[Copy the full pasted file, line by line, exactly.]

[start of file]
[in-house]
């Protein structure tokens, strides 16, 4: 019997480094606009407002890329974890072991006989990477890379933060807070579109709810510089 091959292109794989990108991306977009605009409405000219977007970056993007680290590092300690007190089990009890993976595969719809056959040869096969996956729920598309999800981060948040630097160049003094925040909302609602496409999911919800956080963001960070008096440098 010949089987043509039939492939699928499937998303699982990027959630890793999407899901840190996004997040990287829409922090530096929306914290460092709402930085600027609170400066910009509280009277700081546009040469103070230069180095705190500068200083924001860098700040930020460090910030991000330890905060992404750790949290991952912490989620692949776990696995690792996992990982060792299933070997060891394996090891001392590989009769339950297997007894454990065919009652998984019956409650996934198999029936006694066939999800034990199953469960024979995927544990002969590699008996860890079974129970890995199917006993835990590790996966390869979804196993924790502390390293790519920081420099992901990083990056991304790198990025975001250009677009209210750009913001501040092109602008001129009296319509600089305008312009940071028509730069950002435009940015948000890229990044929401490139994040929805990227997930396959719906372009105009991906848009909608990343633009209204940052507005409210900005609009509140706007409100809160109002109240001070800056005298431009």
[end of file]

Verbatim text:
[in-house]
């Protein structure tokens, strides 16, 4: 019997480094606009407002890329974890072991006989990477890379933060807070579109709810510089 091959292109794989990108991306977009605009409405000219977007970056993007680290590092300690007190089990009890993976595969719809056959040869096969996956729920598309999800981060948040630097160049003094925040909302609602496409999911919800956080963001960070008096440098 010949089987043509039939492939699928499937998303699982990027959630890793999407899901840190996004997040990287829409922090530096929306914290460092709402930085600027609170400066910009509280009277700081546009040469103070230069180095705190500068200083924001860098700040930020460090910030991000330890905060992404750790949290991952912490989620692949776990696995690792996992990982060792299933070997060891394996090891001392590989009769339950297997007894454990065919009652998984019956409650996934198999029936006694066939999800034990199953469960024979995927544990002969590699008996860890079974129970890995199917006993835990590790996966390869979804196993924790502390390293790519920081420099992901990083990056991304790198990025975001250009677009209210750009913001501040092109602008001129009296319509600089305008312009940071028509730069950002435009940015948000890229990044929401490139994040929805990227997930396959719906372009105009991906848009909608990343633009209204940052507005409210900005609009509140706007409100809160109002109240001070800056005298431009």